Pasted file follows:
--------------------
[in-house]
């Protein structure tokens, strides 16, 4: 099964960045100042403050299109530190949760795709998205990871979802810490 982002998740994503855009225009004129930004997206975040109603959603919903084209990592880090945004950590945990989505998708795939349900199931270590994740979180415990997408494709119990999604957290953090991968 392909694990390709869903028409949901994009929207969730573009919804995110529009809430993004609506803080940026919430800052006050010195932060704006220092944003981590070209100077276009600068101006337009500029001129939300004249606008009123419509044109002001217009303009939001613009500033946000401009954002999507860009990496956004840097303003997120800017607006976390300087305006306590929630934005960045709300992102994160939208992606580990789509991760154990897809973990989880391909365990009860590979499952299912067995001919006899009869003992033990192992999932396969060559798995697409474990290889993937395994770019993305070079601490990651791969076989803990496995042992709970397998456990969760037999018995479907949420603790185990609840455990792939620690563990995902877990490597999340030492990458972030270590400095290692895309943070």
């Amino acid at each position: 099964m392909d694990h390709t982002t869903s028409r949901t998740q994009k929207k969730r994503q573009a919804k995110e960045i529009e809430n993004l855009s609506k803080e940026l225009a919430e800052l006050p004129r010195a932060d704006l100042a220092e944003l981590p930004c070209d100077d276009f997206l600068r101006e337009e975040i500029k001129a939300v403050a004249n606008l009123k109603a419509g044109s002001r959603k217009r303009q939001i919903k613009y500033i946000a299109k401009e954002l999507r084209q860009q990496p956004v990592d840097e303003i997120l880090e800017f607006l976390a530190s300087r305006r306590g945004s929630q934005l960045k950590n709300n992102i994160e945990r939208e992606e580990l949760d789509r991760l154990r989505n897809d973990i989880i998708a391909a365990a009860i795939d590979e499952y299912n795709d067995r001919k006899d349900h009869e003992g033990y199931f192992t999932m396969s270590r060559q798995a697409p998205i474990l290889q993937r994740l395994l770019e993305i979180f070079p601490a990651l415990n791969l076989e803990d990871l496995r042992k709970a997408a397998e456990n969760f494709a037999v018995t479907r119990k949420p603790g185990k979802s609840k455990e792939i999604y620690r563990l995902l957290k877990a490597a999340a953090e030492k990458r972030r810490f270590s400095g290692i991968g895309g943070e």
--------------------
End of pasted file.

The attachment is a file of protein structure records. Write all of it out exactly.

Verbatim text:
[in-house]
């Protein structure tokens, strides 16, 4: 099964960045100042403050299109530190949760795709998205990871979802810490 982002998740994503855009225009004129930004997206975040109603959603919903084209990592880090945004950590945990989505998708795939349900199931270590994740979180415990997408494709119990999604957290953090991968 392909694990390709869903028409949901994009929207969730573009919804995110529009809430993004609506803080940026919430800052006050010195932060704006220092944003981590070209100077276009600068101006337009500029001129939300004249606008009123419509044109002001217009303009939001613009500033946000401009954002999507860009990496956004840097303003997120800017607006976390300087305006306590929630934005960045709300992102994160939208992606580990789509991760154990897809973990989880391909365990009860590979499952299912067995001919006899009869003992033990192992999932396969060559798995697409474990290889993937395994770019993305070079601490990651791969076989803990496995042992709970397998456990969760037999018995479907949420603790185990609840455990792939620690563990995902877990490597999340030492990458972030270590400095290692895309943070």
């Amino acid at each position: 099964m392909d694990h390709t982002t869903s028409r949901t998740q994009k929207k969730r994503q573009a919804k995110e960045i529009e809430n993004l855009s609506k803080e940026l225009a919430e800052l006050p004129r010195a932060d704006l100042a220092e944003l981590p930004c070209d100077d276009f997206l600068r101006e337009e975040i500029k001129a939300v403050a004249n606008l009123k109603a419509g044109s002001r959603k217009r303009q939001i919903k613009y500033i946000a299109k401009e954002l999507r084209q860009q990496p956004v990592d840097e303003i997120l880090e800017f607006l976390a530190s300087r305006r306590g945004s929630q934005l960045k950590n709300n992102i994160e945990r939208e992606e580990l949760d789509r991760l154990r989505n897809d973990i989880i998708a391909a365990a009860i795939d590979e499952y299912n795709d067995r001919k006899d349900h009869e003992g033990y199931f192992t999932m396969s270590r060559q798995a697409p998205i474990l290889q993937r994740l395994l770019e993305i979180f070079p601490a990651l415990n791969l076989e803990d990871l496995r042992k709970a997408a397998e456990n969760f494709a037999v018995t479907r119990k949420p603790g185990k979802s609840k455990e792939i999604y620690r563990l995902l957290k877990a490597a999340a953090e030492k990458r972030r810490f270590s400095g290692i991968g895309g943070e």